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Medicine

An In Vitro Hemodynamic Loop Model to Investigate the Hemocytocompatibility and Host Cell Activation of Vascular Medical Devices

doi: 10.3791/61570 Published: August 21, 2020
Max Wacker1, Ulf Betke2, Katrin Borucki3, Jörn Hülsmann1, George Awad1, Sam Varghese1, Maximilian Scherner1, Michael Hansen4, Jens Wippermann1, Priya Veluswamy1

Abstract

In this study, the hemocompatibility of tubes with an inner diameter of 5 mm made of polyvinyl chloride (PVC) and coated with different bioactive conjugates was compared to uncoated PVC tubes, latex tubes, and a stent for intravascular application that was placed inside the PVC tubes. Evaluation of hemocompatibility was done using an in vitro hemodynamic loop model that is recommended by the ISO standard 10993-4. The tubes were cut into segments of identical length and closed to form loops avoiding any gap at the splice, then filled with human blood and rotated in a water bath at 37 °C for 3 hours. Thereafter, the blood inside the tubes was collected for the analysis of whole blood cell count, hemolysis (free plasma hemoglobin), complement system (sC5b-9), coagulation system (fibrinopeptide A), and leukocyte activation (polymorphonuclear elastase, tumor necrosis factor and interleukin-6). Host cell activation was determined for platelet activation, leukocyte integrin status and monocyte platelet aggregates using flow cytometry. The effect of inaccurate loop closure was examined with x-ray microtomography and scanning electron microscopy, that showed thrombus formation at the splice. Latex tubes showed the strongest activation of both plasma and cellular components of the blood, indicating a poor hemocompatibility, followed by the stent group and uncoated PVC tubes. The coated PVC tubes did not show a significant decrease in platelet activation status, but showed an increased in complement and coagulation cascade compared to uncoated PVC tubes. The loop model itself did not lead to the activation of cells or soluble factors, and the hemolysis level was low. Therefore, the presented in vitro hemodynamic loop model avoids excessive activation of blood components by mechanical forces and serves as a method to investigate in vitro interactions between donor blood and vascular medical devices.

Introduction

Hemocompatibility testing of medical devices is a crucial step in the development of new devices such as vascular stents or perfusion tubes for extracorporeal membrane oxygenation. Until today, animal models are considered as standard tools to finalize the procedure for testing the medical devices prior to its implementation in humans. Henceforth, it is necessary to find alternative in vitro models that further aid in minimizing investigations on animals. In this study, we, therefore, have explored a miniature in vitro hemodynamic loop model. The goal of this presented method is to test the in vitro blood compatibility of medical devices in accordance to the ISO 10993-4 standard.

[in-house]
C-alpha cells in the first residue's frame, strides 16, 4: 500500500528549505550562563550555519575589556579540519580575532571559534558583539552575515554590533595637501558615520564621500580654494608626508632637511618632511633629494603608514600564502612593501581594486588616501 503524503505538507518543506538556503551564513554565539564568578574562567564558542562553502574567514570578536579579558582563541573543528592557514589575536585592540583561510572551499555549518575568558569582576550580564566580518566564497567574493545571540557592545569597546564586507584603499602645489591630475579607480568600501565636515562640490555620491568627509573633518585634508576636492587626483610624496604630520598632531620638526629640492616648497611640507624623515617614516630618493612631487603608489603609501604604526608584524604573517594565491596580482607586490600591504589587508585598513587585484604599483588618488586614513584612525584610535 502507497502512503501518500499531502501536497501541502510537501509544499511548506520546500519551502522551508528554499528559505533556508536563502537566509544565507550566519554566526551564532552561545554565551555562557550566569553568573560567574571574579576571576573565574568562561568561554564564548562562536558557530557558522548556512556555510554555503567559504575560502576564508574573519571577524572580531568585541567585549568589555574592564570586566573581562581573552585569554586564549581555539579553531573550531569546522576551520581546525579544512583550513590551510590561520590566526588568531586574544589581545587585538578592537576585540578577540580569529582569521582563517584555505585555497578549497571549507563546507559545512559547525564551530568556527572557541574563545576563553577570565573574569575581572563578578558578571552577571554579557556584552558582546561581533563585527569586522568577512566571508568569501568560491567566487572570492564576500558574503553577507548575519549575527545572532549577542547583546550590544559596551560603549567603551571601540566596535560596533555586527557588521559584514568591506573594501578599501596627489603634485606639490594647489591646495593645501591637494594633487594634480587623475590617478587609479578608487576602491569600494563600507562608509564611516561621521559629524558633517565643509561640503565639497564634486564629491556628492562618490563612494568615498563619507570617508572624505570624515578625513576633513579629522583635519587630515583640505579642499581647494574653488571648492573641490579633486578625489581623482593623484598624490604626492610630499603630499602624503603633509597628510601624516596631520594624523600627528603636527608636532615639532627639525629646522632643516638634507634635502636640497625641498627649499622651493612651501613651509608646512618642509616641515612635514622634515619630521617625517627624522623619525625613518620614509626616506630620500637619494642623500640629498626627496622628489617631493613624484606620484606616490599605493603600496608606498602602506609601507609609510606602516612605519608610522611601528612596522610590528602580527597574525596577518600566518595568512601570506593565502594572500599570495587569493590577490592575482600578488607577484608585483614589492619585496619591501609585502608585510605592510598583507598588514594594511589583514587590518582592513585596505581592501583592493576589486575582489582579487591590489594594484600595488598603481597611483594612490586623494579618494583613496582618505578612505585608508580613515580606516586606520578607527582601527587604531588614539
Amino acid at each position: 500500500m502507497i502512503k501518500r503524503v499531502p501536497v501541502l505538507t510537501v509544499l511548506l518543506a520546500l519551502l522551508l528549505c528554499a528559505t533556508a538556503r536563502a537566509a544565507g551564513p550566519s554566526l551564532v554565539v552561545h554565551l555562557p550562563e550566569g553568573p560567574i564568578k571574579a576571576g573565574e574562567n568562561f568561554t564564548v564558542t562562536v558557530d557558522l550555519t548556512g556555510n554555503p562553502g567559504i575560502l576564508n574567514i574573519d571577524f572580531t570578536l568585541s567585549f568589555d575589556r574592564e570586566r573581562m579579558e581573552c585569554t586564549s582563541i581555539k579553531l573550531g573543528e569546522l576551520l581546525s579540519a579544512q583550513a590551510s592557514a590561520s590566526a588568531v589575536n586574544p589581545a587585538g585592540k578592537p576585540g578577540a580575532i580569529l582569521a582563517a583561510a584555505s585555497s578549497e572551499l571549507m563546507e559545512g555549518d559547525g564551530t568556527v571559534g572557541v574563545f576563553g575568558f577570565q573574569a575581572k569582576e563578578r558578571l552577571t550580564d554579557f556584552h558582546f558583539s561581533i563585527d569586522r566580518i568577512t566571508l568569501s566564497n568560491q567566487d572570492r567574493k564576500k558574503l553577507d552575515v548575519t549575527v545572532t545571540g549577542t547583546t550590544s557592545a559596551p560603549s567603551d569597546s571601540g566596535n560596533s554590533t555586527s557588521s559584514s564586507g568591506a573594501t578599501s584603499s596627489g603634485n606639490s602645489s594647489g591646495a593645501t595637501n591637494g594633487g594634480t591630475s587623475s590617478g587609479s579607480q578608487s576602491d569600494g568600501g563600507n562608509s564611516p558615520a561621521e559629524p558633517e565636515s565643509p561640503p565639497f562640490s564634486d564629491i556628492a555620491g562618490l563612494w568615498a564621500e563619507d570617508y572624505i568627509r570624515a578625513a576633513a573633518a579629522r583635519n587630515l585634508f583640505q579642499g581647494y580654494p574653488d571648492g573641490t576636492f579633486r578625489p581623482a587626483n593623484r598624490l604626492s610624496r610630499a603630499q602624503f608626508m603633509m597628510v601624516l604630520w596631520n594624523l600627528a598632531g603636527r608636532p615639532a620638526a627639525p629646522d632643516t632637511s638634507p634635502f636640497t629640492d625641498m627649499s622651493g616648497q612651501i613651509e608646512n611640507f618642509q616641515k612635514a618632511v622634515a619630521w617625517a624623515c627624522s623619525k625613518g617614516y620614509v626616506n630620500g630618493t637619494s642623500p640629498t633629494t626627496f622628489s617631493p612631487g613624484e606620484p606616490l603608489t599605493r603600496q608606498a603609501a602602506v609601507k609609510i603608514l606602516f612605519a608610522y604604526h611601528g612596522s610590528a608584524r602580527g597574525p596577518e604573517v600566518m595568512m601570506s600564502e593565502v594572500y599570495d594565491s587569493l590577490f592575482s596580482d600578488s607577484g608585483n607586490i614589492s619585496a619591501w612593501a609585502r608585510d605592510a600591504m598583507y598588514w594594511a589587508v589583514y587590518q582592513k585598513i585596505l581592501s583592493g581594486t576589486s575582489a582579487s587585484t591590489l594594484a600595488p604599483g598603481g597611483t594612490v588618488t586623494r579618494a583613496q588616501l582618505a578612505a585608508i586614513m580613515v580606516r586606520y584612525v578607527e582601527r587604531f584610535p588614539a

The ISO 10993-4 standard describes standardized sets of clinical parameters to be investigated on blood specimen1. Briefly, these are thrombosis (platelet aggregation and count), coagulation (fibrinopeptide A, FPA), hematological analysis (whole blood cell count), hemolysis index (free plasma hemoglobin) and the complement system (terminal complement complex, sC5b9). However, additional markers, such as neutrophil polymorphonuclear elastase (PMN), interleukin 6 (IL-6) and tumor necrosis factor - alpha (TNF) reflecting the activation status of leukocytes can also be accounted for measurements. To determine and to quantify the circulating cell free proteins that are present in blood plasma, sandwich enzymatic linked immunosorbent assay (ELISA) represents a conventional and most reliable method2,3. Likewise, the phenotype and activation status of the host cells (e.g., leukocytes) can be quantified by detecting the cell surface expression of molecules by flow cytometry (FACS) that provides single cell suspension based readouts, where fluorescent labeled specific antibodies bind to the targeted cell surface molecules4. Scanning electron microscopy (SEM) is also recommended to determine thrombus formation on the tested material by the ISO 10993-4 standard1. This method can be complemented with X-ray microtomography (μCT), to perform structural analysis of the thrombus e.g., its thickness, size and localization in a 3D rendered image5.

The rationale behind using this in vitro hemodynamic model is to screen for the best performing and compatible medical devices by understanding the basic physiological dynamics of blood components such as platelets, that are involved in the primary hemostasis or leukocytes and their interaction with different types of vascular devices. Such in vitro systems are highly demanded as they reduce the need for animal studies.